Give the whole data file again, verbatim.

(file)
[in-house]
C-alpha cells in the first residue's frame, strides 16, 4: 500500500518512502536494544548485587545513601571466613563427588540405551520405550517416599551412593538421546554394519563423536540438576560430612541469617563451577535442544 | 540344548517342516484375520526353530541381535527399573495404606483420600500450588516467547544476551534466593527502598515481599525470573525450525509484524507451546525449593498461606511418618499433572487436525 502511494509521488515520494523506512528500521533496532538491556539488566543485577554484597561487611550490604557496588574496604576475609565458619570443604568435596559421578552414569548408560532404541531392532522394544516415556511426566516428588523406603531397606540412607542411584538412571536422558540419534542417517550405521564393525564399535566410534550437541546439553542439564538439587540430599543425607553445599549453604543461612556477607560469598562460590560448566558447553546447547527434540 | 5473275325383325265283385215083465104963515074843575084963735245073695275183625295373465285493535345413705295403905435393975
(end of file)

[in-house]
C-alpha cells in the first residue's frame, strides 16, 4: 500500500518512502536494544548485587545513601571466613563427588540405551520405550517416599551412593538421546554394519563423536540438576560430612541469617563451577535442544 | 540344548517342516484375520526353530541381535527399573495404606483420600500450588516467547544476551534466593527502598515481599525470573525450525509484524507451546525449593498461606511418618499433572487436525 502511494509521488515520494523506512528500521533496532538491556539488566543485577554484597561487611550490604557496588574496604576475609565458619570443604568435596559421578552414569548408560532404541531392532522394544516415556511426566516428588523406603531397606540412607542411584538412571536422558540419534542417517550405521564393525564399535566410534550437541546439553542439564538439587540430599543425607553445599549453604543461612556477607560469598562460590560448566558447553546447547527434540 | 5473275325383325265283385215083465104963515074843575084963735245073695275183625295373465285493535345413705295403905435393975